Vegetarian and vegan restaurant with firm roots in the Italian gastronomic tradition, opened a few years ago by Maria Zingarelli, a very good chef, who after an important experience gained in starry kitchens has embraced vegetarian cuisine, intertwining its Apulian roots with Piedmontese ones. Not a trendy place nor a refuge for diehard and sectarians vegans, but suitable for everyone. The cooking is circular: respect, care and no food waste. All food is used with harmony and balance. The environment is modern and the furnishings have been designed to give a calm and relaxed atmosphere. The philosophy is simple: zero-impact preparations suitable for all tastes; serving dishes for celiacs, allergy sufferers and specialties suitable for children. At lunch a colorful and original menu inside the “Bowl” at a cost of 11 euros; for dinner, a menu à la carte offered in both vegan and vegetarian versions, combining Italian-Piedmontese cuisine with ethnic cuisine: chickpea soup next to couscous, a tasty and delicious celebration of flowers, legumes, cocoa and vegetables. All the ingredients, including edible flowers, come from local producers, passing through a controlled supply chain respectful of nature and its cycles, and used according to the rules of the circular economy, that is, using everything and not throwing anything away.
At Fra Friusch di Revigliasco chef Ugo Fontanone has trained a small group of chefs who now work in relatively well known restaurants (the restaurant has recently opened a second location in corso Moncallieri in Turin.) Returning to the home base to enjoy some traditional dishes paired with some innovative creations is always a pleasurable experience. In fact, you can enjoy both the vitello tonnato prepared in the traditional way and the basil tartrà with burrata and tomato sorbet. There’s no shortage of tajarin with langarolo sauce of chicken livers and sausage, beef plin agnolotti with Alpine butter and donkey meat agnolotti. From their second courses you should try their roasted pigeon with balsamic vinegar and chestnut honey, braised veal cheek, guinea fowl stuffed with cherries and also their blanched prawns on hazelnut cream. Among their desserts you’ll find apple and cognà turnovers, Blu di Capra cheese gelato with pear sorbet. Nice selection of Piedmontese, Italian and a few French wines. 40 euro.
On San Francesco d’Assisi street and a few steps away from Piazza Solferino the Rabezzana wine bar is an institution: it promotes the Rabezzana wine label (they also carry labels from all over the world) since 1911. The osteria opened a few months ago in the basement of the building and chef La Padula from the Da Vinci of Scurzolengo has been serving up Monferrato cuisine specialties. The decoration is just like the one you would find in a French “cave” where you can go to listen to good music with barrel tables and contemporary art pieces on the walls. On the menu you’ll find dishes that range from round steak with Piedmontese sauce and two types of “bagna cauda”: normal and light with Jerusalem artichoke instead of garlic. The menu changes seasonally but you’ll always find the donkey meat and traditional plin “agnolotti”. Their wine list has over 900 labels which are also on sale at the wine bar. For those who aren’t able to finish a bottle the Osteria has reintroduced the old tradition of the “Buta Stupa” meaning that the client can take unfinished wine bottles home. A meal will set you back about 40€.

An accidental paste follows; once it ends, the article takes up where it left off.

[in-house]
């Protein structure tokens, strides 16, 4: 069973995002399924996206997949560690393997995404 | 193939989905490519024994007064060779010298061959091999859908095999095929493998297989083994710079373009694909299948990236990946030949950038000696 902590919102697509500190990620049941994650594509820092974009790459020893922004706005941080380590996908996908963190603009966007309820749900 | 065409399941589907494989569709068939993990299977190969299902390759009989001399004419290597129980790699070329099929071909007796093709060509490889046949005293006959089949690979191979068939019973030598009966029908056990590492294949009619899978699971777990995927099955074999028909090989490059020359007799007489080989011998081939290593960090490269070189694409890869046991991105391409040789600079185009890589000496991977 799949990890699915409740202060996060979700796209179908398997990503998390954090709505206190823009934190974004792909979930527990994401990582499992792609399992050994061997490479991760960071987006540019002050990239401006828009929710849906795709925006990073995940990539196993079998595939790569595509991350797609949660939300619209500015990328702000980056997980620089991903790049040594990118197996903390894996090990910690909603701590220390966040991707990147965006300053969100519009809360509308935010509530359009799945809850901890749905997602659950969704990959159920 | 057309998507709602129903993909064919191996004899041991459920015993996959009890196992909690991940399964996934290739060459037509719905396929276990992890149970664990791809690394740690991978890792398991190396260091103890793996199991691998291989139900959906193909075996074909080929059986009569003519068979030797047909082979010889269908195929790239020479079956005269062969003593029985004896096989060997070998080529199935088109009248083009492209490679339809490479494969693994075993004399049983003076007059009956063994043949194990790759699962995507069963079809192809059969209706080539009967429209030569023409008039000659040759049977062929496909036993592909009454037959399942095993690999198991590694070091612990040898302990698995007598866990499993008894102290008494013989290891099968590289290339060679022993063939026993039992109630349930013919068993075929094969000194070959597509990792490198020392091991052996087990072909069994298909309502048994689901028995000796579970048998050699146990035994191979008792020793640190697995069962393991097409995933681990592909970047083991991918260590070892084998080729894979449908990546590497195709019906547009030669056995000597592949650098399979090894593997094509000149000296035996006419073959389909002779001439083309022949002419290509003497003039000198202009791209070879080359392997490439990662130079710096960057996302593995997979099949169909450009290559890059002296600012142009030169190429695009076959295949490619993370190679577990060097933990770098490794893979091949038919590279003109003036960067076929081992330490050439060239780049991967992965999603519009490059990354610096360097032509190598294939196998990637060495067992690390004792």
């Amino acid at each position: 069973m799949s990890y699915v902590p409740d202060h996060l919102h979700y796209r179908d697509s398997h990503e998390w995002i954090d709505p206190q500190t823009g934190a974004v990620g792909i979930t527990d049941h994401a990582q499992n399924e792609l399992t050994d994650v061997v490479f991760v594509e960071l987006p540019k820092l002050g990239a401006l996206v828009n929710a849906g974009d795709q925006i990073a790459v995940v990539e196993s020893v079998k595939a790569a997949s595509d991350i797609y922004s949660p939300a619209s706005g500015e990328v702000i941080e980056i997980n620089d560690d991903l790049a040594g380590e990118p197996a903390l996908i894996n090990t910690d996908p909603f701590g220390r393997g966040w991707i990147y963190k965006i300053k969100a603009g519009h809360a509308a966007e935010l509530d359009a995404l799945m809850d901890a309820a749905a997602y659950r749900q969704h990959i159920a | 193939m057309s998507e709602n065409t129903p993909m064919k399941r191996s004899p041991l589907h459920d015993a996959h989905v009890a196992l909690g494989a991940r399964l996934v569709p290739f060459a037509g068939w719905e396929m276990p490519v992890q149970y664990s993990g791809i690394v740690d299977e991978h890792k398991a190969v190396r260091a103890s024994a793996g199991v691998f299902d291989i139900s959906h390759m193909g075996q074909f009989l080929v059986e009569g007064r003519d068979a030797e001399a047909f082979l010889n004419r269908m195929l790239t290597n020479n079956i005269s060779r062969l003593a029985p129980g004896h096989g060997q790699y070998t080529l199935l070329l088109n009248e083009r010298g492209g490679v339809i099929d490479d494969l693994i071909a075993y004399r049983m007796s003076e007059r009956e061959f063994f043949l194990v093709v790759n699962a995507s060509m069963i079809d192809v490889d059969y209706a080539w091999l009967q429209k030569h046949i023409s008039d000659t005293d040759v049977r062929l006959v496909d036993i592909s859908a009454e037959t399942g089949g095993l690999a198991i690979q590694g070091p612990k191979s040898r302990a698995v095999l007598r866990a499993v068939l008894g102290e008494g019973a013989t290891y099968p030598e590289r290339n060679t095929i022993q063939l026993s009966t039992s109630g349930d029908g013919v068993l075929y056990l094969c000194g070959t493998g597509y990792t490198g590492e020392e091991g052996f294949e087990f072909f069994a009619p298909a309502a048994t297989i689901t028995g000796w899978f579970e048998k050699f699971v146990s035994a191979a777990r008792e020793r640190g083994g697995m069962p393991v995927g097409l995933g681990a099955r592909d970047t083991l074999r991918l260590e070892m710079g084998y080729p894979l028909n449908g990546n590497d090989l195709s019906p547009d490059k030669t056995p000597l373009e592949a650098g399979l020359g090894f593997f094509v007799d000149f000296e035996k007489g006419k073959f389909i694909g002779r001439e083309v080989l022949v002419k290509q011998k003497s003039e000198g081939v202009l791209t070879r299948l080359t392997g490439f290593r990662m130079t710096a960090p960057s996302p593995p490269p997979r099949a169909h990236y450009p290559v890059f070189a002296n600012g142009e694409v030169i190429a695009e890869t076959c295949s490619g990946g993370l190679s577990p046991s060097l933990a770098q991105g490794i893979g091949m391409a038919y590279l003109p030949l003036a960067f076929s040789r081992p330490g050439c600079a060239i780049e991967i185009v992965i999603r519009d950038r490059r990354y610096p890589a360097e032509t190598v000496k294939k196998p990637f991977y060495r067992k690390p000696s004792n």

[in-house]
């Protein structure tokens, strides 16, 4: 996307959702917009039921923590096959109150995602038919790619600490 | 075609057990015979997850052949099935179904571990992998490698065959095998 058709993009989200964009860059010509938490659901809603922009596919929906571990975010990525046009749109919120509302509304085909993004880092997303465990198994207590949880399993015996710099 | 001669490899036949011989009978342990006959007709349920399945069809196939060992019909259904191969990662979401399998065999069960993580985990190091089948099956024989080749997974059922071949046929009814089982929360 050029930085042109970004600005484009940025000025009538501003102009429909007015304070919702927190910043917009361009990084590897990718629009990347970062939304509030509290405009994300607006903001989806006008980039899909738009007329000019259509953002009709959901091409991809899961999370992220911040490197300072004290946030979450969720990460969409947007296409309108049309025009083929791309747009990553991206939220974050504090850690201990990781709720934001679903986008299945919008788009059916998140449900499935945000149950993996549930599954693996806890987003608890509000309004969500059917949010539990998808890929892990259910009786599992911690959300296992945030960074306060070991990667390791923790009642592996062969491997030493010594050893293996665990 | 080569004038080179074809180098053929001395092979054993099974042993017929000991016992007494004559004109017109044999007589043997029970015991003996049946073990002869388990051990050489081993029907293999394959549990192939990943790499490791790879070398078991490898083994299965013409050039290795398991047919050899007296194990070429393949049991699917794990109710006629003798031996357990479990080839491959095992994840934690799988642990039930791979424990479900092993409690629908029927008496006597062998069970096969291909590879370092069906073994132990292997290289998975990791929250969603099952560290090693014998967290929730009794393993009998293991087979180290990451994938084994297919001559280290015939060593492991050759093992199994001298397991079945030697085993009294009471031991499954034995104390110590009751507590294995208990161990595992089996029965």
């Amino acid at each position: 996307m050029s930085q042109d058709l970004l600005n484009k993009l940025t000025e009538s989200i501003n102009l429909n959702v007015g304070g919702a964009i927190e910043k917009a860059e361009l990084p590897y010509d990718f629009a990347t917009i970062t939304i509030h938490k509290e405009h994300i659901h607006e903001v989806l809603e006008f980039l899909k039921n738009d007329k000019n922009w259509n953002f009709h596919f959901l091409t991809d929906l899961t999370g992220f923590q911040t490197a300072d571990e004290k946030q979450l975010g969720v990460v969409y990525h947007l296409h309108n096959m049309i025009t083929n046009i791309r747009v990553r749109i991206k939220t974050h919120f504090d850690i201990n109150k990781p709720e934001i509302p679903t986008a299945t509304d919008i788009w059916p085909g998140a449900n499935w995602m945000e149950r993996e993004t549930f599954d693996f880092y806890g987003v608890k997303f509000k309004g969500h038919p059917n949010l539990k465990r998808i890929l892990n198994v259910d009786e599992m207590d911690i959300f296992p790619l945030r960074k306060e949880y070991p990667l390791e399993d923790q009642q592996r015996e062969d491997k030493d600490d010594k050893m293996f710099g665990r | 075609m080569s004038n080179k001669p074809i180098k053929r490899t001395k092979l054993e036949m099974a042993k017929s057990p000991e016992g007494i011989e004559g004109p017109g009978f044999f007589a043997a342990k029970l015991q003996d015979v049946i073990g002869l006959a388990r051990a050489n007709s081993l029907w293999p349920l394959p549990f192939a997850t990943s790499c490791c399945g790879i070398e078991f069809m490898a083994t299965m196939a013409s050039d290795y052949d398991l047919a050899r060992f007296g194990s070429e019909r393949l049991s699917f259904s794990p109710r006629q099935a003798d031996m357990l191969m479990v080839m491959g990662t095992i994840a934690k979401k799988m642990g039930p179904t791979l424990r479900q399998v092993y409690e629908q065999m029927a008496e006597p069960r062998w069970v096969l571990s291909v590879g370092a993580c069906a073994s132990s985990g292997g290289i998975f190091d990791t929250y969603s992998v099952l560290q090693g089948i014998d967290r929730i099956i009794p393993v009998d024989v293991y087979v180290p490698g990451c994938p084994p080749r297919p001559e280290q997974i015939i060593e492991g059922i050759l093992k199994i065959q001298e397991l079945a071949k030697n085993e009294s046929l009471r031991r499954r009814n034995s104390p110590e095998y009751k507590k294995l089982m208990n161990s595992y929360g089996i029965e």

It will be love at first sight with this venue close to Piazza Adriano, which offers a genuine Piedmontese cuisine. The tasting menu, priced at 38 Euros, starts with a vitello tonnato whose meat and capers sauce both convey the soul of this region’s gastronomic tradition, and its typical flavors. Next, agnolotti with roast sauce and a meat and vegetables filling – once common in the countryside. Follows a light fritto misto (fried mix): its salted component boasts chicken and loin Milanese, veal meatballs, brains, testicles and liver; the sweet kick is given by bran, plums, bananas, and amaretto biscuit, among others. With a glass of wine, the price reaches 45 Euros. The a la carte menu offers traditional Piedmontese options, such as tartare, batsoa (pig’s foot), Torino fillet (battered with bread sticks called Grissini, so that it is also known as “Grissinopoli”), Finanziera (a dish loved by Cavour, with offal and giblets). Among the desserts the zabajone is recommended, but the bonet and the crepe suzette also won’t disappoint. The selection of wines is wide, with renowned labels from the whole region, but also bottles by smaller producers. The restaurant joined the Buta Stupa initiative, so you have the option to take the bottle home, if you don’t finish it.
We are in the neighbourhood Cit Turin, just a block from the Porta Susa Station. The restaurant’s name comes from the country barnyards, where funny and a little crazy geese squawKinged ( Fòle means crazy in Piedmontese dialect). In the expert hands of Massimo Miglietta in the dining room and Paola Barberis in the Kitchen, the restaurant has specialised in Piedmontese country cooking, where goose and duck dishes can not miss.Warm and friendly atmosphere, exposed brick ceilings and kitchen cupboards in “Poor Art”. In the dining room there is an hanging scarf with the colours of The Goose, the contrade of the Palio of Siena in order to establish the twinning between the nice birds representing different regions. Among the appetizers we mention: the fassone meat tartare with marinated egg yolk and parmesan mousse, crispy egg on toma cheese fondue. Among the first courses: noodles with duck meat sauce, Novarese Panissa rice, gnocchi with goose meat sauce and mushrooms or cod stand out. Among the second courses: the stew goose with Cortese of Gavi, overcooked fassone stew with Nebbiolo, pork belly at low-temperature cooked on a bed of citrus sauce can not miss. Traditional desserts such as the bonuet, panna cotta, tiramisù with crunchy hazelnuts. The cellar is well stocked by Piedmontese wines. A tasting menù with always different dishes consists of two first courses, a second one and a dessert at the price of 30 euro ( excluding beverage), that may get to a maximum of 40 euro with wines or choosing the a la carte menù.